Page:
Class Year

2018

Date

4-27-2018

Document Type

Thesis

Degree Name

Bachelor of Arts (BA)

Department or Program

Philosophy

Second Department or Program

Environmental Studies

First Advisor

Janet McCracken

Second Advisor

Benjamin L. Goluboff

Third Advisor

Glenn Adelson

Abstract

This thesis examines the complexity of animal-human relationships in the contemporary United States, drawing on literature, science, and philosophy to explore the various ways that humans keep animals in captivity, such as in the instances of pet-keeping, animal research, and animal agriculture, while also having to kill them. By examining these ways of interacting with animals, an inherent duality within human consciousness is exposed. Humans both do and do not want to take responsibility for their actions regarding animals, often times resulting in humans telling themselves stories that make them feel more comfortable with these conflicting desires. The final chapter explores hunting and is used as an example of how humans can better confront this confusion toward animals. By acknowledging this duplicity of consciousness, humans are better able to confront the confusion that they feel towards animals and how this affects animals’ lives and deaths.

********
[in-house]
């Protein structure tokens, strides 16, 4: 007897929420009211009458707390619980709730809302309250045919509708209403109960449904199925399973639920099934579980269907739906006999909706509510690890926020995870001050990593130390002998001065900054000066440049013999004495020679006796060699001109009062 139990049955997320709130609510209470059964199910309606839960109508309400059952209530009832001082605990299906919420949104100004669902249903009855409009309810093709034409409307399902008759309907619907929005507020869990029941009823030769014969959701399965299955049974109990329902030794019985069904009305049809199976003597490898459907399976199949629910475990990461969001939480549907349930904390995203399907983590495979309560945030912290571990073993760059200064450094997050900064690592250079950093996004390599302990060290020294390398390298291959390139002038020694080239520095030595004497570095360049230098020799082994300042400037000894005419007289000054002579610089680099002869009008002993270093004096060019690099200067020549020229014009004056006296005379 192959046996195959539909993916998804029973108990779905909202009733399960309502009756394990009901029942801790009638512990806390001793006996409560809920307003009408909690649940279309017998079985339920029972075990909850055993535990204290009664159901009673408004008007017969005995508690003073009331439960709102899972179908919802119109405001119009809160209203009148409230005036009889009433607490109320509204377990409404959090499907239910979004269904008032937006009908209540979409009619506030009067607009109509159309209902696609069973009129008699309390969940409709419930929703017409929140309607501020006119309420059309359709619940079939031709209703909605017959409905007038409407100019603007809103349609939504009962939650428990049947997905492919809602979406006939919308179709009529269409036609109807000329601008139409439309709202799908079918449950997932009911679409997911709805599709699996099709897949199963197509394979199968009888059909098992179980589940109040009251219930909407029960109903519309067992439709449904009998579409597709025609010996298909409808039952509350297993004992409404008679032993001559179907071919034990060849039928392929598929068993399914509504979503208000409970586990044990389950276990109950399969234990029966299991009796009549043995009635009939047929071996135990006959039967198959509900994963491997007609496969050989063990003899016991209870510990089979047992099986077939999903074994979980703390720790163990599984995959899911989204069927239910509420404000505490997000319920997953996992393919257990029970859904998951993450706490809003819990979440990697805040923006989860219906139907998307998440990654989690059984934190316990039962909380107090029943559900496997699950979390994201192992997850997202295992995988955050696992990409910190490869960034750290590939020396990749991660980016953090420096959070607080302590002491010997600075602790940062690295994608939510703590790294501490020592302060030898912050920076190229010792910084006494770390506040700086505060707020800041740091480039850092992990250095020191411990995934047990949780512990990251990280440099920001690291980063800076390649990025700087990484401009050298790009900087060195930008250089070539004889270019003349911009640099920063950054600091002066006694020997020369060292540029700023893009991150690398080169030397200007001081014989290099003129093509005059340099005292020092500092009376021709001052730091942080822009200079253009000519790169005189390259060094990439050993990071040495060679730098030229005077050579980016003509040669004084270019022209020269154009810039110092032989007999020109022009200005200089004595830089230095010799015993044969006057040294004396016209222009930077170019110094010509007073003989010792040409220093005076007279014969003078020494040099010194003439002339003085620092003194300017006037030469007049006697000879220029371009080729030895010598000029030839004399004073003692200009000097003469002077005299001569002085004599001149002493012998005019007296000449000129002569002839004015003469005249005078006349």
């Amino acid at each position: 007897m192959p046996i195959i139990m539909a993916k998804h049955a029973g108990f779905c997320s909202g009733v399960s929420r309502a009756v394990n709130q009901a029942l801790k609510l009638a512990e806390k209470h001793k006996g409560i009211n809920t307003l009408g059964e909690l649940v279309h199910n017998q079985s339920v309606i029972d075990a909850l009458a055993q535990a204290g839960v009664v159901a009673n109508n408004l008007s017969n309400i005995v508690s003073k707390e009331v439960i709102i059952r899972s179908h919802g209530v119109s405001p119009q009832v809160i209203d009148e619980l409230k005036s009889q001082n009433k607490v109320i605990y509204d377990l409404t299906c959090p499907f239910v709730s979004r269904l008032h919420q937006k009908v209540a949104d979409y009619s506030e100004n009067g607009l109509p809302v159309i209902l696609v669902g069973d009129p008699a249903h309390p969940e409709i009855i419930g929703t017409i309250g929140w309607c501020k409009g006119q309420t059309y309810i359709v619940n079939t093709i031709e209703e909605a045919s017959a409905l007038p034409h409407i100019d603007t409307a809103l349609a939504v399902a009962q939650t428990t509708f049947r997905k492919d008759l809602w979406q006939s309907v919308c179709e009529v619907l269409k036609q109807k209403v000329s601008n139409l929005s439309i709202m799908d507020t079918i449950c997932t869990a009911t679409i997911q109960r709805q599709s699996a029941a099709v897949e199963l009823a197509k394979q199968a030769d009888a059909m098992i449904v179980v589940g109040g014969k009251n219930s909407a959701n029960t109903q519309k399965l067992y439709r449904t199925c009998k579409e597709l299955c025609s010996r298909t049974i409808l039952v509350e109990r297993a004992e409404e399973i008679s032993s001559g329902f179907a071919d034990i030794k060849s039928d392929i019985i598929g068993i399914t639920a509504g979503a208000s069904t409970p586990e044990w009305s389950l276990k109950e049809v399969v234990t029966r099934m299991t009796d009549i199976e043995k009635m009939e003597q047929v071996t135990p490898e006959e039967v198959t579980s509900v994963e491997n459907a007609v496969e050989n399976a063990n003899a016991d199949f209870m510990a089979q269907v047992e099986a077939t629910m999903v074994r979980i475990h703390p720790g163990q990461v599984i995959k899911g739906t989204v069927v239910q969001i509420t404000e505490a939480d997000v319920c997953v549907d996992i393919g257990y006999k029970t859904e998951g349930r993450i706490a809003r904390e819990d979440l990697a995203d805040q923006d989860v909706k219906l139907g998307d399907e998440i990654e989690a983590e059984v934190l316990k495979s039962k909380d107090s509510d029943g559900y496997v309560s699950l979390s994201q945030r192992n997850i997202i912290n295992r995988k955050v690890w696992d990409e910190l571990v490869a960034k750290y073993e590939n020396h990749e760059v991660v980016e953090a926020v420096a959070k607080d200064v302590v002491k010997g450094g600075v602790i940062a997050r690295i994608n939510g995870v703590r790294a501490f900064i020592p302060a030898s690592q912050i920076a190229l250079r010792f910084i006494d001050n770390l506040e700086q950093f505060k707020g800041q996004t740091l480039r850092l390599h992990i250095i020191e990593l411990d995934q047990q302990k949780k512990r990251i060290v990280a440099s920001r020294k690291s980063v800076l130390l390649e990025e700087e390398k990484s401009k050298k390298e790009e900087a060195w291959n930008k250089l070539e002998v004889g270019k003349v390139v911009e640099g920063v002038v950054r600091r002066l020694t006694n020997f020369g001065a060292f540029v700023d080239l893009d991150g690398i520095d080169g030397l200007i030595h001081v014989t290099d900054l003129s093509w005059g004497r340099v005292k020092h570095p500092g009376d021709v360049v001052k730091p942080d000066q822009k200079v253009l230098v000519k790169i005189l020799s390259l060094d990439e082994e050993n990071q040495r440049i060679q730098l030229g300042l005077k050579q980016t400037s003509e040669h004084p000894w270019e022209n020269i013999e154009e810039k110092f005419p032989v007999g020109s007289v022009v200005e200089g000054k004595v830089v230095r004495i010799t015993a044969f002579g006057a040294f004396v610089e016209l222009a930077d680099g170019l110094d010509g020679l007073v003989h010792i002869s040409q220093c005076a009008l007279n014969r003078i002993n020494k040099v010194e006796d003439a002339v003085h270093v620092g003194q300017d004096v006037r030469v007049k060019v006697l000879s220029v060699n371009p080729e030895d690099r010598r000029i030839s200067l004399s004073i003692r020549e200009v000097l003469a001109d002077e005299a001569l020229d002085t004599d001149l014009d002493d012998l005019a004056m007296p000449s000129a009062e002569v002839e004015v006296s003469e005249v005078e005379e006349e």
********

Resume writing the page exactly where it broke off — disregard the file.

Language

English


Share

COinS